How did the immigration case arrive at the Supreme Court?

Biden laid out his immigration priorities in a Department of Homeland Security memorandum in 2021. But the states said federal immigration law demands more than Biden’s approach: It requires the government to arrest and detain immigrants who have committed certain crimes, such as aggravated felonies or human trafficking.  

A federal district court in Texas sided with the states and halted the policy’s enforcement. A three-judge panel of the New Orleans-based U.S. Court of Appeals for the 5th Circuit – all three of whom were nominated by GOP presidents – declined to put the district court’s ruling on hold. Biden then filed an emergency request in July asking the Supreme Court to pause the 5th Circuit’s decision.

In July, a 5-4 majority of the court declined Biden’s request, barring his ability to carry out the policy.

The high court had been set to hear another immigration case in March about whether the government could continue to rapidly expel migrants under the pandemic-era Title 42 program. But after Biden announced he would end the emergency declarations tied to COVID-19, the court removed the case from its calendar. 

Biden’s lawyers argued the administration doesn’t have the resources to do what the states are asking: DHS has about 6,000 interior enforcement officers to deal with more than 11 million people in the country illegally. The administration’s priorities don’t reduce enforcement, the government argued, but rather focus it on the worst offenders.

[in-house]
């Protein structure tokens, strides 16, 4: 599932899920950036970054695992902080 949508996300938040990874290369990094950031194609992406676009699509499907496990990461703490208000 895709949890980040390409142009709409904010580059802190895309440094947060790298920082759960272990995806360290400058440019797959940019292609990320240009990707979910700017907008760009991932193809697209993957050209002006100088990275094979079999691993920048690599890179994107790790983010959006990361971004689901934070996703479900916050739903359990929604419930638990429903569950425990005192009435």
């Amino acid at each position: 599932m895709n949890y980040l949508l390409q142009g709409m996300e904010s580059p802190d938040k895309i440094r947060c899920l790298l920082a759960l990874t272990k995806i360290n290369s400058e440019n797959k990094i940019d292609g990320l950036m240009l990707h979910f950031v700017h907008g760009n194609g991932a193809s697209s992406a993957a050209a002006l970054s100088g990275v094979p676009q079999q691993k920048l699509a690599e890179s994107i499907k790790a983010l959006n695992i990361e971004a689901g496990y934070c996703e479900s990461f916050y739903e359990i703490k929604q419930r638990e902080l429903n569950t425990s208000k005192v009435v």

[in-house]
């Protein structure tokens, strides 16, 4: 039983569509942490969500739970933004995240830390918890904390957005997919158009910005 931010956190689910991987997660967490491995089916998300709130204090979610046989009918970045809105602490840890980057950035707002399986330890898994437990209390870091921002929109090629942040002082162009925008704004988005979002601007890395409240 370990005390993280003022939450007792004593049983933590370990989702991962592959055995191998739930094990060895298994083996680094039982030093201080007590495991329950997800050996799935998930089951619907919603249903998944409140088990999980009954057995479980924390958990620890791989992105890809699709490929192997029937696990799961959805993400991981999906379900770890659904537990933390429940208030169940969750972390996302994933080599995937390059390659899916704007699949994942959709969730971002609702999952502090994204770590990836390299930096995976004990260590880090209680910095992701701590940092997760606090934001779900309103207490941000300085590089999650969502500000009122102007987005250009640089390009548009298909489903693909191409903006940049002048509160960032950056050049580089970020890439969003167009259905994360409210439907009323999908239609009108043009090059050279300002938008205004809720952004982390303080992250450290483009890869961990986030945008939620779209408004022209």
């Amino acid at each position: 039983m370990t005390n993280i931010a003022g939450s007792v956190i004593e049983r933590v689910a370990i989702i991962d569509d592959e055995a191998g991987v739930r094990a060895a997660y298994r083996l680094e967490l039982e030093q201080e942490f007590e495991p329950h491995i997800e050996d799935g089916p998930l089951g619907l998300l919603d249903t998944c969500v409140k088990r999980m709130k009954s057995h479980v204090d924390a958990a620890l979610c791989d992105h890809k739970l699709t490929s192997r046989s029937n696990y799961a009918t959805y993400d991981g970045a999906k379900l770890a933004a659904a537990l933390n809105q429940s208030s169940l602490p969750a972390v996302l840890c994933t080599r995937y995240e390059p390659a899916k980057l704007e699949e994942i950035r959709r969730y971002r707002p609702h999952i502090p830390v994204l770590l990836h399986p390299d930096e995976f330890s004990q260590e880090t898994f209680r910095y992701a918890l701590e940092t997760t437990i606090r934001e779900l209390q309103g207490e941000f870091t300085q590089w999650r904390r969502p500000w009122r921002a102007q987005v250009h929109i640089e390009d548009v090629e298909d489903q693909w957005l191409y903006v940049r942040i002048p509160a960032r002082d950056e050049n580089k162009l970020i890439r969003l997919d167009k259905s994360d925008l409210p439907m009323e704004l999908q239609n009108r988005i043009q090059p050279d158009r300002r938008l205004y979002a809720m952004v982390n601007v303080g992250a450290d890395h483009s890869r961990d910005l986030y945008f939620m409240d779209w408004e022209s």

Reaction: What experts say about the immigration decision

◾ DHS Secretary Alejandro Mayorkas praised the decision, saying the administration’s guidelines will allow immigration officials to “effectively accomplish its law enforcement mission with the authorities and resources provided by Congress.”

◾ This decision soundly rejects the misguided attempt by Texas and Louisiana to force the government to implement the most draconian immigration enforcement policy,” said Omar Jadwat, director of the American Civil Liberties Union’s Immigrants’ Rights Project. 

◾ Louisiana Attorney General Jeff Landry accused the Biden administration of “ignoring Congress and releasing violent criminal aliens into our communities.” Landry called on Congress to pass legislation that would allow states to “hold federal government officials accountable for their unlawful conduct.”

◾ Brent Webster, first assistant attorney general in Texas, said officials were “extremely disappointed” by the decision. “The state of Texas and our citizens are disproportionately affected by the Biden administration’s unlawful immigration policies,” Webster said. “And Texas has played a key role in forcing accountability through the court system.”

◾ Stephen Yale-Loehr, a professor and immigration expert at Cornell Law School, noted that the Supreme Court “refused to issue sweeping proclamations” and instead “ruled as narrowly as possible.”

Source: usatoday